The Bible before the invention...

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How was the Bible preserved and multiplied and spread throughout the centuries before printing was invented?

Just as the Catholic Church at the beginning wrote and collected together sacred books of the New Testament, so her monks, friars, nuns, and clergy preserved them from destruction and made the people familiar with them. Monasteries were centres of learning in the Middle Ages. An indispensable part of every monastery was the library. A monk of the twelfth century writes, "A monastery without a library is like a castle without an armoury." And he goes on to declare that the great defence in the monastic armoury should be the Bible. The monks were largely scholars, men who had renounced worldly pursuits and pleasures and dedicated themselves to a life of prayer and study. One of the most important parts of their study was the copying of the Scriptures. For there purpose there was always a large room called the Scriptorium which contained all the necessary equipment for this work. Day by day, year after year, the monks worked with loving care, copying every letter of the Bible, adorning the pages of vellum with pictures in purple and gold and silver colouring, and so producing works of art that excite the envy and admiration of modern generations.

We must remember that this work was very slow and expensive. For example, it has been calculated that 427 animal skins would have been needed for a complete copy of the Bible. Some princes gave the monks permission to hunt for deer in the royal forests so as to get skins to make into parchment for copying out the Scriptures. The Bible as a book is perishable and easily destroyed. It was the men and women in their monasteries who saved the written Word of God from total extinction, and with loving and reverent care reproduced its sacred pages, to be known and read by all, and to be handed down to through generations until it could be printed and made accessible in great quantities.

Did the clergy know the Scriptures?

We can the sure they certainly did. In the first place, the Bishops and Abbots required all their priests to know the Scriptures. We know that from the Constitutions of different dioceses. One Council of the Church issued a decree that Bishops had to enquire throughout their dioceses whether the clergy were sufficiently instructed in the Scriptures. In some cases they were obliged to know by heart not only all the Psalms, but the New Testament as well. How many of us today, with printed Bibles everywhere, can say that we do as well? One Bishop we know, for example, had the habit when travelling with his attendant priests of repeating the whole Psalter by heart as they went along.

Of course, you might say, "Yes, perhaps the clergy knew the Bible, but the people didn't." That is utterly false. The clergy were the only well-educated people of those days, and so it is to be expected that they knew the Bible at a time when it was the most common and popular and accessible book around. But the correspondence we have at that time, law deeds, household books, all legal documents, etc., are full, not only of the ideas, but of the very words of Scripture. How many lawyers and doctors and ordinary lay people today would be found quoting from the Bible in their writings? People thought and spoke and wrote the thoughts and words and phrases of the Bible. And they did this quite naturally.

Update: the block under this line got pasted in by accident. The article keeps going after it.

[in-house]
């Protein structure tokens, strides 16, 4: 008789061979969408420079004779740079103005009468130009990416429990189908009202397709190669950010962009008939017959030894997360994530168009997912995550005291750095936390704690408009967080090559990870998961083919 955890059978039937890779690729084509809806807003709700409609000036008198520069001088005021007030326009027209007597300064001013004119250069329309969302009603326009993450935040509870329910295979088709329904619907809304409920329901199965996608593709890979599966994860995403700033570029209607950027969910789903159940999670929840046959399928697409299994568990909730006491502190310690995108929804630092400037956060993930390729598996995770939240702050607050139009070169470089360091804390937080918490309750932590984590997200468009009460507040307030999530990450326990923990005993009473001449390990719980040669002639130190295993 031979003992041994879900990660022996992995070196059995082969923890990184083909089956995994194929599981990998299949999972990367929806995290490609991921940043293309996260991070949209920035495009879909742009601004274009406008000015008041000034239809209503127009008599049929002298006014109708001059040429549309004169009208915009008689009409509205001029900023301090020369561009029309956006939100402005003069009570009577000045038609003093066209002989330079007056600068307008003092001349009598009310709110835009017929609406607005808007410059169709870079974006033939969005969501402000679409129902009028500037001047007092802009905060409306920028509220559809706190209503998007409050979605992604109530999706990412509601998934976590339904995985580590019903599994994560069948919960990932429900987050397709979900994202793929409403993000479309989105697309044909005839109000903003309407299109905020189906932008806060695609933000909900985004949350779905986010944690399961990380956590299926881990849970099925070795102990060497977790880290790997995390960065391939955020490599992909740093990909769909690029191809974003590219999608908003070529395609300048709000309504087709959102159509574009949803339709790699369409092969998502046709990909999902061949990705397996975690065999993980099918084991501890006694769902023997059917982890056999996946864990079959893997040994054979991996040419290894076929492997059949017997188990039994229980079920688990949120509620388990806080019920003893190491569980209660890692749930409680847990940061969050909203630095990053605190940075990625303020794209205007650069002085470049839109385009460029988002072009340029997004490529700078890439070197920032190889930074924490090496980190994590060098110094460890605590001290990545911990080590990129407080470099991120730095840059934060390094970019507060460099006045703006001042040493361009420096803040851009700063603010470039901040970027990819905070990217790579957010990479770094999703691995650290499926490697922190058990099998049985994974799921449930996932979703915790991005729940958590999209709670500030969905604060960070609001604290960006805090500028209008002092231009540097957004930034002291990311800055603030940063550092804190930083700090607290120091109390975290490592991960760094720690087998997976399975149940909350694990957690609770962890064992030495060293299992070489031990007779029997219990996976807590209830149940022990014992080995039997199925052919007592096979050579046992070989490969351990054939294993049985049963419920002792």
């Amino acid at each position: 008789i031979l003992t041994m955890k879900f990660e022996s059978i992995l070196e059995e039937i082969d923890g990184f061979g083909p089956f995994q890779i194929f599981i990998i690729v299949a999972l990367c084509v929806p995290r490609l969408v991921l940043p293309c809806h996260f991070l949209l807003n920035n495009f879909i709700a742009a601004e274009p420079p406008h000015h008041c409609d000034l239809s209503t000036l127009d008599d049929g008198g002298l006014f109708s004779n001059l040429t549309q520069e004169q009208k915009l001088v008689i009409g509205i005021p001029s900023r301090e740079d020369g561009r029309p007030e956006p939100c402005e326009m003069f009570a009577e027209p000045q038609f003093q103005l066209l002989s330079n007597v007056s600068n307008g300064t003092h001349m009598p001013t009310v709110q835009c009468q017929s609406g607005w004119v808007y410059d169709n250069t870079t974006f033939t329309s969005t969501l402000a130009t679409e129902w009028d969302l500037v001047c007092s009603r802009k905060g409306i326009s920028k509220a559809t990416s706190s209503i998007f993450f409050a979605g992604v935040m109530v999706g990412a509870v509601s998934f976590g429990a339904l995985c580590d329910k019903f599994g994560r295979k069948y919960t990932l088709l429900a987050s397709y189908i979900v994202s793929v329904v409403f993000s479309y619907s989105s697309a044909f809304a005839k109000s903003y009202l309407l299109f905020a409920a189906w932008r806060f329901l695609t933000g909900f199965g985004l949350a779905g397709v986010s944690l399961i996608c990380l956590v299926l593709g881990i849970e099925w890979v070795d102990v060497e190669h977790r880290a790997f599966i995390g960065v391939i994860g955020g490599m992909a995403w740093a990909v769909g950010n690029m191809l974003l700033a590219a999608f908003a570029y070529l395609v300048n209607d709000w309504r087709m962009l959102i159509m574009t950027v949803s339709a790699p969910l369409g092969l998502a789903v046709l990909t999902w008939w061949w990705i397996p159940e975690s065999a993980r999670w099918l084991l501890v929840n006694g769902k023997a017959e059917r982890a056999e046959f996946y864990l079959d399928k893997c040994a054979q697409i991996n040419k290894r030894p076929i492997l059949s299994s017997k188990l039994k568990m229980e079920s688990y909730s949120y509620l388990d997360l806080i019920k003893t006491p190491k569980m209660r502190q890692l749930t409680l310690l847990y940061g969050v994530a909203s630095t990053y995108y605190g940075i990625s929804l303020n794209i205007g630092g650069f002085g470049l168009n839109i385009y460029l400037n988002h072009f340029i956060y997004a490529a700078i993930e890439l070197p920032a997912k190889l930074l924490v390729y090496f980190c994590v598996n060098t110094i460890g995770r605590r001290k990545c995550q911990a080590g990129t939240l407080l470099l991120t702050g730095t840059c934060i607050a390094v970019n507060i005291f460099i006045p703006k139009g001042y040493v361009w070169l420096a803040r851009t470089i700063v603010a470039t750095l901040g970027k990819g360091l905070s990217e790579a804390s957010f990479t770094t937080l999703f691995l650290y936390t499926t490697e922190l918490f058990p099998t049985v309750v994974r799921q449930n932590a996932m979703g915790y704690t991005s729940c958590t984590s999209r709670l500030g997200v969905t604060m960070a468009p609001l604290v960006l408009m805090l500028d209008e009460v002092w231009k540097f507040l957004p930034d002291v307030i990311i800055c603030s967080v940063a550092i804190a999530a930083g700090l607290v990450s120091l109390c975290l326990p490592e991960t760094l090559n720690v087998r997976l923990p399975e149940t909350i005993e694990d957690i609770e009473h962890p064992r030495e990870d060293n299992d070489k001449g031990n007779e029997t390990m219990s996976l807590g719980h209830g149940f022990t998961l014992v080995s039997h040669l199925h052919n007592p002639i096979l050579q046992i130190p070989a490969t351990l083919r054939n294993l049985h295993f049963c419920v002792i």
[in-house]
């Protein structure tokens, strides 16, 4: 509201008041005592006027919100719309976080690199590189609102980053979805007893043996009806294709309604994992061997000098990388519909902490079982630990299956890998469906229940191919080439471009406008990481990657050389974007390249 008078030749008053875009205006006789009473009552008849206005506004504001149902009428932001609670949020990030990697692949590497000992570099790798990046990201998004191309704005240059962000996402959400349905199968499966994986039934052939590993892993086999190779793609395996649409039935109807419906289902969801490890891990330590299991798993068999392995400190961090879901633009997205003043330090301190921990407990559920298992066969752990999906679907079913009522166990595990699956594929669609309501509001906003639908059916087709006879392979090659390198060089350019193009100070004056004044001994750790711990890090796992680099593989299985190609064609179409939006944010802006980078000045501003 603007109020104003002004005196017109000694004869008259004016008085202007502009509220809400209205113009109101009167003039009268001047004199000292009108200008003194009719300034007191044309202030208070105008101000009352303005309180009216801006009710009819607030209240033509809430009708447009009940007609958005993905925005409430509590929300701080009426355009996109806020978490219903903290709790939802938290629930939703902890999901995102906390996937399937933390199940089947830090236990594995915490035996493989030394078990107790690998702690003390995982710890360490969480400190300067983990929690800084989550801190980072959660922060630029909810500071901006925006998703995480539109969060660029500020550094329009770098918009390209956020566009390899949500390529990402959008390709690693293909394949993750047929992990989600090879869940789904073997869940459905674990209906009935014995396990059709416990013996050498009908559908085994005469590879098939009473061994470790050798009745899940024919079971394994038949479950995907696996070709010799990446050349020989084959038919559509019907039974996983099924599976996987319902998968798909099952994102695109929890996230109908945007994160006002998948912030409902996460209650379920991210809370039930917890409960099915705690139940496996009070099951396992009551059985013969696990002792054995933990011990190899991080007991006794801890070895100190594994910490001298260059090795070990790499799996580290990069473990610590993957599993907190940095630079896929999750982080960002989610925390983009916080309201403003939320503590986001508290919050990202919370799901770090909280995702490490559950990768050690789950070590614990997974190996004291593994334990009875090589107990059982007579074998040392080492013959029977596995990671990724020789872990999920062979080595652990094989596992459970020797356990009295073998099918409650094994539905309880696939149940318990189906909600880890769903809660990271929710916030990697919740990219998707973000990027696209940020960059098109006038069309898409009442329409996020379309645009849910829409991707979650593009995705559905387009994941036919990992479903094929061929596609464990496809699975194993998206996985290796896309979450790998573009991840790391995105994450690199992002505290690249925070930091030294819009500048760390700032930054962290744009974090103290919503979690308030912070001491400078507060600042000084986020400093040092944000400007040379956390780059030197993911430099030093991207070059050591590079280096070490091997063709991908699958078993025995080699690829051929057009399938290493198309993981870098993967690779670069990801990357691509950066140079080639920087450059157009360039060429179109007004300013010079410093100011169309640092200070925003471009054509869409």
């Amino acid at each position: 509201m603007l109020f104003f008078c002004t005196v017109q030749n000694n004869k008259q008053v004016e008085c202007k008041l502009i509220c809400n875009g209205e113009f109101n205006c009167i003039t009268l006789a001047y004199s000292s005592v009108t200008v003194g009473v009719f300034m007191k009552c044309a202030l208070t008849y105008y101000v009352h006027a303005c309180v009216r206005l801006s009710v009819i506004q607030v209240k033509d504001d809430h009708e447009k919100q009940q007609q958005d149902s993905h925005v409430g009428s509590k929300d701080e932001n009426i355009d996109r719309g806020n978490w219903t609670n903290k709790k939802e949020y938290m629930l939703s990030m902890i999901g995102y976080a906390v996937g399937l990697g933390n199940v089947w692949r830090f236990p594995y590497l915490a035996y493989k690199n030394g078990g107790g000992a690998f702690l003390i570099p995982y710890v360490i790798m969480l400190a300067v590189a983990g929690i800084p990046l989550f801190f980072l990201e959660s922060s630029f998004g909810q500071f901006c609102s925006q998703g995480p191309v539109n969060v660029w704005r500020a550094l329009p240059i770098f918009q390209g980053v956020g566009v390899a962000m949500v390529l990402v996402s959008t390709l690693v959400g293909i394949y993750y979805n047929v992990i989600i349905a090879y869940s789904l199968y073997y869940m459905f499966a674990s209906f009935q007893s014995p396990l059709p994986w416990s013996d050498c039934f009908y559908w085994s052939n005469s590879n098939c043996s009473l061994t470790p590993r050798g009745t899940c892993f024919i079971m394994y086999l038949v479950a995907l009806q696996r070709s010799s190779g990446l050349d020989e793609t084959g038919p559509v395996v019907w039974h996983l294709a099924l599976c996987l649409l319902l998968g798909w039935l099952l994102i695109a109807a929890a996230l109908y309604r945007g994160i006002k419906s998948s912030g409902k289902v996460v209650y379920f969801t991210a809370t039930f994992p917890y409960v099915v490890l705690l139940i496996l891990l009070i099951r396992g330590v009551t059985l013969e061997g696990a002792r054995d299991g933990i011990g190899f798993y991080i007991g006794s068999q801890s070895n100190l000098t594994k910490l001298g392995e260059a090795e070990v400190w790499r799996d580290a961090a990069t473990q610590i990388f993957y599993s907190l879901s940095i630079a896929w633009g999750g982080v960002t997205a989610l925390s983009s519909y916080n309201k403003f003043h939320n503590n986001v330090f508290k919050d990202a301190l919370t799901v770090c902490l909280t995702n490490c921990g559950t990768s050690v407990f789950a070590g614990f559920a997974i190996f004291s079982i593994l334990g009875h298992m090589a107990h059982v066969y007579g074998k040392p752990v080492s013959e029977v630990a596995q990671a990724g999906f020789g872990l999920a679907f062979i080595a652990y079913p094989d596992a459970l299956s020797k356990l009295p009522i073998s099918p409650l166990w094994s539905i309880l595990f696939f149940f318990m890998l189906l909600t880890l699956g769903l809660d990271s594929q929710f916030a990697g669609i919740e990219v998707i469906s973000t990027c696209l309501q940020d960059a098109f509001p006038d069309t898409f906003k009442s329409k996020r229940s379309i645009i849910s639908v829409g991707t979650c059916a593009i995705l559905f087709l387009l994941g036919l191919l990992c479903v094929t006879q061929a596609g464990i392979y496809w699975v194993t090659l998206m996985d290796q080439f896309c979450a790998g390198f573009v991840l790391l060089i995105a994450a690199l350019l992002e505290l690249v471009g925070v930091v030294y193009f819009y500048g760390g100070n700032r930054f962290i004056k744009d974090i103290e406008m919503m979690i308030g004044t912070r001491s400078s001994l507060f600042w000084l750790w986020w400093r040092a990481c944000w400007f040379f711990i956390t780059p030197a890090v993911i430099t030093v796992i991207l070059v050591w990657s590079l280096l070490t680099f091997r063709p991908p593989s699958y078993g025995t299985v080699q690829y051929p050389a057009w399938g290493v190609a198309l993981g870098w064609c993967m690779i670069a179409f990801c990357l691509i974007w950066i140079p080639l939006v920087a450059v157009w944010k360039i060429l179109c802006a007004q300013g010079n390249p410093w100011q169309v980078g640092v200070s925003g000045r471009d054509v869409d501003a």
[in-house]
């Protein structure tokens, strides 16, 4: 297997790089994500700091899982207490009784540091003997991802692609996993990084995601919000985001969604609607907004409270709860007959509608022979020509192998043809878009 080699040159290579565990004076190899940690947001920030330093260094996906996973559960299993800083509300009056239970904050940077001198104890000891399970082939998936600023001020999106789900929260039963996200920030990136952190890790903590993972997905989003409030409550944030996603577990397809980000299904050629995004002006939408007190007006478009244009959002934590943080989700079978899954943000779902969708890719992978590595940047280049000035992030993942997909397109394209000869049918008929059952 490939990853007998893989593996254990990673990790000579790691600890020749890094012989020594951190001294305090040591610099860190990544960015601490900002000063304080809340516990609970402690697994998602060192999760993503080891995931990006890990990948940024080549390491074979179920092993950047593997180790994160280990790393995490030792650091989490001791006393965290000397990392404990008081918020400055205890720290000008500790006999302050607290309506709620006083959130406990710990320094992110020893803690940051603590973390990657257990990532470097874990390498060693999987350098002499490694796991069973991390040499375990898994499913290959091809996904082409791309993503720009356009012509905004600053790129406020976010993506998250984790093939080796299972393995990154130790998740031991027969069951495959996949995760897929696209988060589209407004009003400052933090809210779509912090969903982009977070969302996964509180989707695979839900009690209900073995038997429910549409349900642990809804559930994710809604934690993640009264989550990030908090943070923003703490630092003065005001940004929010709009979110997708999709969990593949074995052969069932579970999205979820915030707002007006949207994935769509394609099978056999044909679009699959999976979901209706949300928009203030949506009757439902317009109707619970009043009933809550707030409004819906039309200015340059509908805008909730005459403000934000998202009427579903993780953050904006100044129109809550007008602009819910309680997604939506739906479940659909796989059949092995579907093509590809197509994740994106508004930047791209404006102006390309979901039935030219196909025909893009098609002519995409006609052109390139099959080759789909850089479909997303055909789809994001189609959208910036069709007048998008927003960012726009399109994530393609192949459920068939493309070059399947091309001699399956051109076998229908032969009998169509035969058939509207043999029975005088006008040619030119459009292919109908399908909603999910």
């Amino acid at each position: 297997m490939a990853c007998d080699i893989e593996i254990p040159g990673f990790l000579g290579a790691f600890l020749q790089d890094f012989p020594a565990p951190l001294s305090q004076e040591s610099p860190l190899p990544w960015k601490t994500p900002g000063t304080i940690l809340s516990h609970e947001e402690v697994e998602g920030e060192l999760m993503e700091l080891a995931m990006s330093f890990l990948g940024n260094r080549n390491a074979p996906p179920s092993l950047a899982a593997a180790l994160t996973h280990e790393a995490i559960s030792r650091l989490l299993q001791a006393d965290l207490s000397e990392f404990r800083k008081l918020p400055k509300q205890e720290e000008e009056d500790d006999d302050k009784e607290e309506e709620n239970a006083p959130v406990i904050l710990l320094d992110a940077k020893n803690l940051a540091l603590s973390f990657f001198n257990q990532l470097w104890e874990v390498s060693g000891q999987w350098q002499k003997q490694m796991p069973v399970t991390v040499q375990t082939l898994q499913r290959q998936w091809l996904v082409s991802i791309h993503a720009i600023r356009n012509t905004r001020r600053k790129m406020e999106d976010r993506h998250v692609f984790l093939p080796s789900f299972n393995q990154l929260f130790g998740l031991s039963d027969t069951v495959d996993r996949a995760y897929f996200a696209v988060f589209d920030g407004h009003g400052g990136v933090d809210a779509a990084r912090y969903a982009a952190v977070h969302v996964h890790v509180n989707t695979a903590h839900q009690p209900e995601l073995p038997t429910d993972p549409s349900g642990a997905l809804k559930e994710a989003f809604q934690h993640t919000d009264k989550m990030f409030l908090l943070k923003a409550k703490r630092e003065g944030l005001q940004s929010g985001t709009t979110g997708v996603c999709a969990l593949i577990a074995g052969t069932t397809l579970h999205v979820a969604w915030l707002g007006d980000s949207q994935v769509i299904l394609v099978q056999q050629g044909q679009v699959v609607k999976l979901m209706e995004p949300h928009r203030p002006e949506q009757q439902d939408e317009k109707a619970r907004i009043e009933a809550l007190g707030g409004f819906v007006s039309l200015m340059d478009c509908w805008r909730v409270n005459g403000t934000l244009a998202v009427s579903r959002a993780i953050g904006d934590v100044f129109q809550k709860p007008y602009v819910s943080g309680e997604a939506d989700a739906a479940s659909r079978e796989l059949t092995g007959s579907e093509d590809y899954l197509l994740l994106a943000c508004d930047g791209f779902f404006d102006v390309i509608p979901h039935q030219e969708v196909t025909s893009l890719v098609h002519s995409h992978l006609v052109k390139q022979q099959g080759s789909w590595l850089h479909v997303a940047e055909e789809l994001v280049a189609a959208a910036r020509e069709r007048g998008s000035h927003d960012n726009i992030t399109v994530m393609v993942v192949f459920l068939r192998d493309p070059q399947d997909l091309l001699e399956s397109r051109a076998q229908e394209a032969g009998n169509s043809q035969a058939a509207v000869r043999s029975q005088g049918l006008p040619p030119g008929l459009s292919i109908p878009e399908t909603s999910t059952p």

You might now ask, "Most people could not read, so how did they become so acquainted with the Bible?" Because the Church taught them in sermons and instructions. They were taught by sacred plays and dramas like the Passion Play of today in Oberammergau, which were very popular. They were taught in churches through the paintings and statues and stained-glass windows that portrayed the teachings of their religion and the truths of Scripture. Old churches were covered with pictures representing biblical scenes. So you see that the Catholic Church adopted every means at her disposal in those old days to bring a knowledge of God's Word to those who could not read, as well as to those who could. Bibles were not printed because printing presses did not exist. Is that the Church's fault? The Catholic Church did the best she could in the circumstances, and understand well the fact that because a man could not read it did not mean that he had to be ignorant of the Bible. Could he not hear it read? Could he not see it represented before his eyes? How do you understand one of Shakespeare's plays best - by reading it, or by seeing it acted on stage?

Many Christians - Catholics and non-Catholics - can rattle off a list of the 10 plagues of Egypt, or the names of the kings of Israel and Judah, or the major and minor prophets, or various verses of the Bible taken out of their context. Does that mean that they really know and understand what they are reciting? What we want is Christians who have a personal and intelligent knowledge of Scripture and the life of Our Lord in a way which is not the result of just digging into the Bible for suitable quotations to prove the point one is making. We must be careful about what we say about past ages, and we must use the means of understanding at our disposal as efficiently as Catholics in the past used what means they had to know the Scriptures.

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